Greenpeace blockade of illegal PNG log shipment continues

Local workers refuse to load logs

Feature story - 14 May, 2002
A Greenpeace action to stop the export of illegally and destructively logged timber from Papua New Guinea to China continued into its third day today.

Greenpeace activists & local workers occupy log barge at Umuda Island.

The action began on 12 May when Greenpeace acitivists from the MV Arctic Sunrise occupied a barge and crane to prevent the loading of logs at Umuda Island in the western part of the country.

Today three Greenpeace activists remain on the crane, and four on the barge. But local people are also playing a major part in the action. Barge workers who were loading logs onto the vessel Hua Yang have left.

The barge workers were ferried back to their villages by a small Greenpeace boat today. They say they will not load any more logs for the logging company, Concord Pacific. The barge workers have also written to Concord Pacific to complain about unsafe working conditions aboard company barges.

Also today, a representative of Concorde Pacific, Mr. Hoy, cut down the banner that Greenpeace activists had erected on May 12 on the cranes of the Hua Yang. The banner read "Ancient Forest crime."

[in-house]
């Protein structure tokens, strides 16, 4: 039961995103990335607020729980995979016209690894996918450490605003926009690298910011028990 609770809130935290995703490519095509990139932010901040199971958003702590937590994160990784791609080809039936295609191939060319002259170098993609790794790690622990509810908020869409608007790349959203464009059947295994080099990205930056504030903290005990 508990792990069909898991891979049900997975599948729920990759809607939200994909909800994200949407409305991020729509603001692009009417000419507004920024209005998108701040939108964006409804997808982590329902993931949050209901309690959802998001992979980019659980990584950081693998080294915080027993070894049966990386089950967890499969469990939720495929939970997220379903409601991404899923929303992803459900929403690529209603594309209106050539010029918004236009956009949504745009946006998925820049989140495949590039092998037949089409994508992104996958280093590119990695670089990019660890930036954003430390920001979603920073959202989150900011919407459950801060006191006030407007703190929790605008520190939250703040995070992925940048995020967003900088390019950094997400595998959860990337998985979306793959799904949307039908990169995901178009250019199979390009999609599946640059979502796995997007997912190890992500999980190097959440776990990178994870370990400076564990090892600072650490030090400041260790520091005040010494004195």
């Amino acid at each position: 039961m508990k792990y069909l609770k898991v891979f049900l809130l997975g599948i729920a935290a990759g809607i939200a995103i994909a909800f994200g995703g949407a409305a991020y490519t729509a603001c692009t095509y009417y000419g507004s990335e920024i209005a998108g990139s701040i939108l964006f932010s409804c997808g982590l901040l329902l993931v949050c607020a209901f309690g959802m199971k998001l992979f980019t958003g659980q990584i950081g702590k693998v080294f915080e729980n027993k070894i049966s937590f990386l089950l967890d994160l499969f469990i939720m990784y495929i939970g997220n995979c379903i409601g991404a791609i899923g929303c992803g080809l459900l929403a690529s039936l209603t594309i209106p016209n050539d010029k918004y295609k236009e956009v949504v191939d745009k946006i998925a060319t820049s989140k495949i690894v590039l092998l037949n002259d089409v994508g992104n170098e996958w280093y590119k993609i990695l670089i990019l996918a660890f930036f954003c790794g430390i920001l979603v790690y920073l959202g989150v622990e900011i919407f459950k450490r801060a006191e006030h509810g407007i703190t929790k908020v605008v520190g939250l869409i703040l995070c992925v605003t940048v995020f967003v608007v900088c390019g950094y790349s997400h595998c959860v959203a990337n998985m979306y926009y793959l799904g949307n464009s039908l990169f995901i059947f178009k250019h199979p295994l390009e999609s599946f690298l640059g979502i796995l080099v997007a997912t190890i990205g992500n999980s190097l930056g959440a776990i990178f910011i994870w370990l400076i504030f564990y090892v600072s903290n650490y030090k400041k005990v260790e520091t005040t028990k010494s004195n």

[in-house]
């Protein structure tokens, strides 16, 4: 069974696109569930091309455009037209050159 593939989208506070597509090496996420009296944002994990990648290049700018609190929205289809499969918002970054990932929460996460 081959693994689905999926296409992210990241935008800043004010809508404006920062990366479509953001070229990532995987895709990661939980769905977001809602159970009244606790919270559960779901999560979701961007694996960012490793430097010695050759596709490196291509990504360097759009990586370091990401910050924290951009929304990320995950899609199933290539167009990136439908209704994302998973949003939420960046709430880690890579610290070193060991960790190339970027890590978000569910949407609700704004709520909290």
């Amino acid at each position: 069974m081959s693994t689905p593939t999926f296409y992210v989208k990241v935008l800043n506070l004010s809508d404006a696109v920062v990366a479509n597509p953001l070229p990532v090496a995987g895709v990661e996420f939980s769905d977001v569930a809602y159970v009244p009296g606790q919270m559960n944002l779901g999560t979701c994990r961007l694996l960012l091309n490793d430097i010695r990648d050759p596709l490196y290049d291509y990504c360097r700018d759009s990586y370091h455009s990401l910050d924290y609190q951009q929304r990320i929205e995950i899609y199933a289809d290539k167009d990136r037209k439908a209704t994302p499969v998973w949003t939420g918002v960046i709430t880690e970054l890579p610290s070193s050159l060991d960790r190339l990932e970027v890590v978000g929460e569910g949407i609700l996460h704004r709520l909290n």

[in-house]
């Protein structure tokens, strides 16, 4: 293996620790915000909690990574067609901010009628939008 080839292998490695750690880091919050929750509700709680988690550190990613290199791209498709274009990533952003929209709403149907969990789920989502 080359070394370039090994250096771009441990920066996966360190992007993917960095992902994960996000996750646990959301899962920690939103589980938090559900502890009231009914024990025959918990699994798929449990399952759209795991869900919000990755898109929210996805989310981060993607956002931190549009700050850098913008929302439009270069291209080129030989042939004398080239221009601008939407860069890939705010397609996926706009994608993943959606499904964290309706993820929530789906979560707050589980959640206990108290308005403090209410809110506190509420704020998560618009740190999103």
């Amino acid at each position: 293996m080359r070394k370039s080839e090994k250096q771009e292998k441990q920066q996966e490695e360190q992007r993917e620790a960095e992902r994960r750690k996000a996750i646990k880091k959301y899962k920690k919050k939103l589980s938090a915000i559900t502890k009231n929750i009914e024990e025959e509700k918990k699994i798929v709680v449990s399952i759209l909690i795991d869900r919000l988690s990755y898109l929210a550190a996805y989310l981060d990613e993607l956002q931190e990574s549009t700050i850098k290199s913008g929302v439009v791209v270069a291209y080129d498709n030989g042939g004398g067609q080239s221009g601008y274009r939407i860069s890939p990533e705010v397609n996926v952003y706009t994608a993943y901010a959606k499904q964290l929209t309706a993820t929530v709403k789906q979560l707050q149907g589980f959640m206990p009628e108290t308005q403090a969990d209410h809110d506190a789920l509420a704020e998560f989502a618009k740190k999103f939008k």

The Hua Yang's captain again told workers that the police would arrive by helicopter and boat but no police have been to the scene as yet.

The timber in question is illegally and destructively extracted from the Kiunga Aiambak logging project. Malaysian logging company Concord Pacific has taken these logs from the local landowner communities in Papua New Guinea with complete disregard for the environment and the well being of citizens. The logs are then exported mostly to China where they are processed into furniture and plywood for American and European markets.

The logging by Concord Pacific is clearly illegal and is destroying the world´s third largest tropical ancient forest. Most of the logs are exported to China, Japan and Korea, where they are used to make furniture, flooring and cheap plywood.

Bianca Havas, a Greenpeace campaigner on board the Artic Sunrise said, "We are committed to staying on board these ships until the government agrees to stop logging at the Kiunga Aiambak area."

Landowner communities frustrated by the inaction of Papua New Guinea and international governments over the logging of their forests have asked Greenpeace to help save their forest home.

"The Papua New Guinea government must shut down Concord Pacific´s scandalous logging operation," Havas said.

"Concord Pacific customers like Lei Sing Hong and Kam Hing in China and Nissho Iwai from Japan must stop buying ancient forest destruction before more communities lose their livelihoods and one of the last ancient forests is destroyed forever."

Today´s action follows anti-logging activity in Hong Kong last week. Greenpeace China volunteers served a "injunction" on Lei Sing Hong, asking it to stop importing logs from Concord Pacific.